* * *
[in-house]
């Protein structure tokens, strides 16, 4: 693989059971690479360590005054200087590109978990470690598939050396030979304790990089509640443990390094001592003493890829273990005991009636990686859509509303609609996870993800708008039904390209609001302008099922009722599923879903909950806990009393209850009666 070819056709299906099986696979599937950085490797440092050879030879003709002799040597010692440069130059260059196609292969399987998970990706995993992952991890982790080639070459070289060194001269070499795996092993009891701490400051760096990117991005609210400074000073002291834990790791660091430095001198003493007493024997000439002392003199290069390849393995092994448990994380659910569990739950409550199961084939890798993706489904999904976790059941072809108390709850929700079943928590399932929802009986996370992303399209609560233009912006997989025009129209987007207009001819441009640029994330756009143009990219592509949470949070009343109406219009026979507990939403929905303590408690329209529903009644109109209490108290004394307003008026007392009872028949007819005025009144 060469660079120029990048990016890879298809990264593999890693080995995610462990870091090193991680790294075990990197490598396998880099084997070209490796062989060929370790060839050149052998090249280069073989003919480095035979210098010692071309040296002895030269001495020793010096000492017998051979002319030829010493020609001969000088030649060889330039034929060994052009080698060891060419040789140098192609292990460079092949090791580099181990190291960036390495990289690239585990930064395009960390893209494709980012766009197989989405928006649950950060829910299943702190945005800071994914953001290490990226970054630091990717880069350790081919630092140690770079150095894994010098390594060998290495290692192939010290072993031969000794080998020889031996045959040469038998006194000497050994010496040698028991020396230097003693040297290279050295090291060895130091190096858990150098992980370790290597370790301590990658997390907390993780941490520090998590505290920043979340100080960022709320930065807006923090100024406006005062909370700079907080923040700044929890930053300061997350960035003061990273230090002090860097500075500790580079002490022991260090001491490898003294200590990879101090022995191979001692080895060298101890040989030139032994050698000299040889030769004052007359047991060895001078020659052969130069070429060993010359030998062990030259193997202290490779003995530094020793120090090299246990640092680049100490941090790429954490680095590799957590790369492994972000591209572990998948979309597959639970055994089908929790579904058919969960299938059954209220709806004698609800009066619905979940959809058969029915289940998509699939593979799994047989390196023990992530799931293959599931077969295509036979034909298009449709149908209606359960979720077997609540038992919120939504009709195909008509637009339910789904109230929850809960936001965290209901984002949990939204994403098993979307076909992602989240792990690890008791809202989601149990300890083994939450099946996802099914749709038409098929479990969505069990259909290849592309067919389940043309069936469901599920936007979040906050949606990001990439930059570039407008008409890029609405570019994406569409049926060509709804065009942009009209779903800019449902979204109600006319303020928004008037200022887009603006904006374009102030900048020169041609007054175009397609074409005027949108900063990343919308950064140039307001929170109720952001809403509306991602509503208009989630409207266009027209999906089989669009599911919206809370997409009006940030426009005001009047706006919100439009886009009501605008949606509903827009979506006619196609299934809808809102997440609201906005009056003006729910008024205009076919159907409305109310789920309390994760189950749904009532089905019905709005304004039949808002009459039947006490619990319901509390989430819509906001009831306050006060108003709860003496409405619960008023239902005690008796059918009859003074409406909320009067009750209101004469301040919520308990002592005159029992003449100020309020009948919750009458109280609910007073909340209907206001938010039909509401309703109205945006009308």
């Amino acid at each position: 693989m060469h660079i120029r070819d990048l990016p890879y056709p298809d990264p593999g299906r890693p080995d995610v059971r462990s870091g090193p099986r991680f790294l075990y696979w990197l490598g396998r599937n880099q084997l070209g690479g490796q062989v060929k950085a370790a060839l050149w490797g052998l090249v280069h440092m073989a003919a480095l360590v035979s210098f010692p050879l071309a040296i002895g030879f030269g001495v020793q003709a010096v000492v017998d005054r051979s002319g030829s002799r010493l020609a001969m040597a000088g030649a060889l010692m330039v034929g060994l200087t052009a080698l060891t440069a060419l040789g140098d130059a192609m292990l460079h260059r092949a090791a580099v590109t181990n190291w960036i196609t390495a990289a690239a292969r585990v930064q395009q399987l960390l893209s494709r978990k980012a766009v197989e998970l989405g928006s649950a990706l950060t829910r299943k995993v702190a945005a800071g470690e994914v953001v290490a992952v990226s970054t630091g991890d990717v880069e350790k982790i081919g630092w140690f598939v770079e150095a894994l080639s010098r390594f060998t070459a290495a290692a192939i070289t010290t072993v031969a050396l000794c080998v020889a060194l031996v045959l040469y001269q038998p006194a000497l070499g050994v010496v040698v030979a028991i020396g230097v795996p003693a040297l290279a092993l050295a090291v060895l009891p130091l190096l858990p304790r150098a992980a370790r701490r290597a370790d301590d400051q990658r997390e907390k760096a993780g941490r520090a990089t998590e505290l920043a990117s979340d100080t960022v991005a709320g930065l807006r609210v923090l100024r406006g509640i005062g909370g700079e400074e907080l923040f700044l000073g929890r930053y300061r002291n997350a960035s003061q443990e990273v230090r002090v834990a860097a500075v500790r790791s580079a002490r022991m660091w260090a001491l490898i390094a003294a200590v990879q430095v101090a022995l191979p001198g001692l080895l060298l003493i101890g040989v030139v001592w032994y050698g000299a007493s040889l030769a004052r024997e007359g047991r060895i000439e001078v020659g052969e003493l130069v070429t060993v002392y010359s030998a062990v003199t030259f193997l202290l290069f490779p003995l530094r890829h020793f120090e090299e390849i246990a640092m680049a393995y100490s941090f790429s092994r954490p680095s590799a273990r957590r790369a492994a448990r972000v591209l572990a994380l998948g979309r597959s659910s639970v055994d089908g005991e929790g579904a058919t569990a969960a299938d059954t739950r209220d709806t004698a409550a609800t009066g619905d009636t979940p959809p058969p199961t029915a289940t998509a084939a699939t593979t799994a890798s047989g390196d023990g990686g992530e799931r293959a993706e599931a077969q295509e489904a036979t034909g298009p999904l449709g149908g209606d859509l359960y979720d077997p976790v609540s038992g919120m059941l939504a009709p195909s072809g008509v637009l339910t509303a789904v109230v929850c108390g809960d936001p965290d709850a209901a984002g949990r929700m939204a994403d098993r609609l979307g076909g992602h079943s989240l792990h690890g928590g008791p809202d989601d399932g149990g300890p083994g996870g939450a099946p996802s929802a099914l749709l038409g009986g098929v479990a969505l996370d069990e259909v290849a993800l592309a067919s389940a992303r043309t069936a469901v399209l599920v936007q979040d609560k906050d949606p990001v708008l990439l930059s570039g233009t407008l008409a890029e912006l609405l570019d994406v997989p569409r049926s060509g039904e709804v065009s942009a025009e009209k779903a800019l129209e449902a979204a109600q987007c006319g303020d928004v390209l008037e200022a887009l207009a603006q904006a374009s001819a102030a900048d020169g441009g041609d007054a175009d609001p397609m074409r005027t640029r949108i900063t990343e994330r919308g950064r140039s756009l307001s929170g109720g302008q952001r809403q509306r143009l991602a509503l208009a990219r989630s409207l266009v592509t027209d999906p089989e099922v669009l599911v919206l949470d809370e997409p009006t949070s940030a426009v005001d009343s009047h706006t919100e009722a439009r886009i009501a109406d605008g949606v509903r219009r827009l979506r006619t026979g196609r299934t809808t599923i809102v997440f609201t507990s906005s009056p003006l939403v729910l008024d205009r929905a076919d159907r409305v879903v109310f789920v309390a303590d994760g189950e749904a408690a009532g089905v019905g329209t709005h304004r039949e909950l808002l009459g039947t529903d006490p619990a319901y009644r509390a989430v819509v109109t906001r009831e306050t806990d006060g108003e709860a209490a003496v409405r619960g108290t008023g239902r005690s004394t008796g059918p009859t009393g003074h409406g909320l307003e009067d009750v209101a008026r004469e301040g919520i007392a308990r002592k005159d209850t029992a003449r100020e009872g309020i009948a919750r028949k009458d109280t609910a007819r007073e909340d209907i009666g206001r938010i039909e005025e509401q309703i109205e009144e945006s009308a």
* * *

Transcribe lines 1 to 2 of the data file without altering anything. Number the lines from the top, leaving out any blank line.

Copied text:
[in-house]
């Protein structure tokens, strides 16, 4: 693989059971690479360590005054200087590109978990470690598939050396030979304790990089509640443990390094001592003493890829273990005991009636990686859509509303609609996870993800708008039904390209609001302008099922009722599923879903909950806990009393209850009666 070819056709299906099986696979599937950085490797440092050879030879003709002799040597010692440069130059260059196609292969399987998970990706995993992952991890982790080639070459070289060194001269070499795996092993009891701490400051760096990117991005609210400074000073002291834990790791660091430095001198003493007493024997000439002392003199290069390849393995092994448990994380659910569990739950409550199961084939890798993706489904999904976790059941072809108390709850929700079943928590399932929802009986996370992303399209609560233009912006997989025009129209987007207009001819441009640029994330756009143009990219592509949470949070009343109406219009026979507990939403929905303590408690329209529903009644109109209490108290004394307003008026007392009872028949007819005025009144 060469660079120029990048990016890879298809990264593999890693080995995610462990870091090193991680790294075990990197490598396998880099084997070209490796062989060929370790060839050149052998090249280069073989003919480095035979210098010692071309040296002895030269001495020793010096000492017998051979002319030829010493020609001969000088030649060889330039034929060994052009080698060891060419040789140098192609292990460079092949090791580099181990190291960036390495990289690239585990930064395009960390893209494709980012766009197989989405928006649950950060829910299943702190945005800071994914953001290490990226970054630091990717880069350790081919630092140690770079150095894994010098390594060998290495290692192939010290072993031969000794080998020889031996045959040469038998006194000497050994010496040698028991020396230097003693040297290279050295090291060895130091190096858990150098992980370790290597370790301590990658997390907390993780941490520090998590505290920043979340100080960022709320930065807006923090100024406006005062909370700079907080923040700044929890930053300061997350960035003061990273230090002090860097500075500790580079002490022991260090001491490898003294200590990879101090022995191979001692080895060298101890040989030139032994050698000299040889030769004052007359047991060895001078020659052969130069070429060993010359030998062990030259193997202290490779003995530094020793120090090299246990640092680049100490941090790429954490680095590799957590790369492994972000591209572990998948979309597959639970055994089908929790579904058919969960299938059954209220709806004698609800009066619905979940959809058969029915289940998509699939593979799994047989390196023990992530799931293959599931077969295509036979034909298009449709149908209606359960979720077997609540038992919120939504009709195909008509637009339910789904109230929850809960936001965290209901984002949990939204994403098993979307076909992602989240792990690890008791809202989601149990300890083994939450099946996802099914749709038409098929479990969505069990259909290849592309067919389940043309069936469901599920936007979040906050949606990001990439930059570039407008008409890029609405570019994406569409049926060509709804065009942009009209779903800019449902979204109600006319303020928004008037200022887009603006904006374009102030900048020169041609007054175009397609074409005027949108900063990343919308950064140039307001929170109720952001809403509306991602509503208009989630409207266009027209999906089989669009599911919206809370997409009006940030426009005001009047706006919100439009886009009501605008949606509903827009979506006619196609299934809808809102997440609201906005009056003006729910008024205009076919159907409305109310789920309390994760189950749904009532089905019905709005304004039949808002009459039947006490619990319901509390989430819509906001009831306050006060108003709860003496409405619960008023239902005690008796059918009859003074409406909320009067009750209101004469301040919520308990002592005159029992003449100020309020009948919750009458109280609910007073909340209907206001938010039909509401309703109205945006009308």